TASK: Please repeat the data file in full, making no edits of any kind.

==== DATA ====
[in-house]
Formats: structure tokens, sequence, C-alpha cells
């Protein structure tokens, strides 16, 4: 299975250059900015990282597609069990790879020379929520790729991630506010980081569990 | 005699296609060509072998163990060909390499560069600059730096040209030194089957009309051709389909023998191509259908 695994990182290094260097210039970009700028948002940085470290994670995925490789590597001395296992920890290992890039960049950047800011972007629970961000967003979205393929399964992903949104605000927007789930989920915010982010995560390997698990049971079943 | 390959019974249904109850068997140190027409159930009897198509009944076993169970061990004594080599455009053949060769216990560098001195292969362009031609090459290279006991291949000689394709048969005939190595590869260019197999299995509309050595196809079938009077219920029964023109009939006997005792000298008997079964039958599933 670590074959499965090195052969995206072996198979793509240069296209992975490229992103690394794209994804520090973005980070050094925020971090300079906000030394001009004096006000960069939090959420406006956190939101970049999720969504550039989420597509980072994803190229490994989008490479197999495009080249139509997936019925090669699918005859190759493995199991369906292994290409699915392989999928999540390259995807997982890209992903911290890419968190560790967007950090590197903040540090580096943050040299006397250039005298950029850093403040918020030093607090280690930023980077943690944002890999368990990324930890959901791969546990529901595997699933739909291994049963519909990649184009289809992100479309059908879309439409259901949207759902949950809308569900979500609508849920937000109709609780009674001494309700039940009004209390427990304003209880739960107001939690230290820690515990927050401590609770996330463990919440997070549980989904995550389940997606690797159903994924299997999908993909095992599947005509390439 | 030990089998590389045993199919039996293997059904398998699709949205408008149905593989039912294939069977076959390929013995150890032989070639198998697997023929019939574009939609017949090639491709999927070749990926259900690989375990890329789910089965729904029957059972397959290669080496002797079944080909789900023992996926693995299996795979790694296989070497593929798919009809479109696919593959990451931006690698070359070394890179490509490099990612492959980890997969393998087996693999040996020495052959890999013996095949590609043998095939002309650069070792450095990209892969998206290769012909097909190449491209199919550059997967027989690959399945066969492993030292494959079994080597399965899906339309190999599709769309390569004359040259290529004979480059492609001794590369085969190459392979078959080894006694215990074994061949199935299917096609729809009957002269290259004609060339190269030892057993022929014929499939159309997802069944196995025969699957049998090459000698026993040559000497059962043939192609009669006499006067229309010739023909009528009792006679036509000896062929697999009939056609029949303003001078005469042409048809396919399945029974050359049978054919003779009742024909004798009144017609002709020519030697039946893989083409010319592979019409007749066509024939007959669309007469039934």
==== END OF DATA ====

[in-house]
Formats: structure tokens, sequence, C-alpha cells
């Protein structure tokens, strides 16, 4: 299975250059900015990282597609069990790879020379929520790729991630506010980081569990 | 005699296609060509072998163990060909390499560069600059730096040209030194089957009309051709389909023998191509259908 695994990182290094260097210039970009700028948002940085470290994670995925490789590597001395296992920890290992890039960049950047800011972007629970961000967003979205393929399964992903949104605000927007789930989920915010982010995560390997698990049971079943 | 390959019974249904109850068997140190027409159930009897198509009944076993169970061990004594080599455009053949060769216990560098001195292969362009031609090459290279006991291949000689394709048969005939190595590869260019197999299995509309050595196809079938009077219920029964023109009939006997005792000298008997079964039958599933 670590074959499965090195052969995206072996198979793509240069296209992975490229992103690394794209994804520090973005980070050094925020971090300079906000030394001009004096006000960069939090959420406006956190939101970049999720969504550039989420597509980072994803190229490994989008490479197999495009080249139509997936019925090669699918005859190759493995199991369906292994290409699915392989999928999540390259995807997982890209992903911290890419968190560790967007950090590197903040540090580096943050040299006397250039005298950029850093403040918020030093607090280690930023980077943690944002890999368990990324930890959901791969546990529901595997699933739909291994049963519909990649184009289809992100479309059908879309439409259901949207759902949950809308569900979500609508849920937000109709609780009674001494309700039940009004209390427990304003209880739960107001939690230290820690515990927050401590609770996330463990919440997070549980989904995550389940997606690797159903994924299997999908993909095992599947005509390439 | 030990089998590389045993199919039996293997059904398998699709949205408008149905593989039912294939069977076959390929013995150890032989070639198998697997023929019939574009939609017949090639491709999927070749990926259900690989375990890329789910089965729904029957059972397959290669080496002797079944080909789900023992996926693995299996795979790694296989070497593929798919009809479109696919593959990451931006690698070359070394890179490509490099990612492959980890997969393998087996693999040996020495052959890999013996095949590609043998095939002309650069070792450095990209892969998206290769012909097909190449491209199919550059997967027989690959399945066969492993030292494959079994080597399965899906339309190999599709769309390569004359040259290529004979480059492609001794590369085969190459392979078959080894006694215990074994061949199935299917096609729809009957002269290259004609060339190269030892057993022929014929499939159309997802069944196995025969699957049998090459000698026993040559000497059962043939192609009669006499006067229309010739023909009528009792006679036509000896062929697999009939056609029949303003001078005469042409048809396919399945029974050359049978054919003779009742024909004798009144017609002709020519030697039946893989083409010319592979019409007749066509024939007959669309007469039934």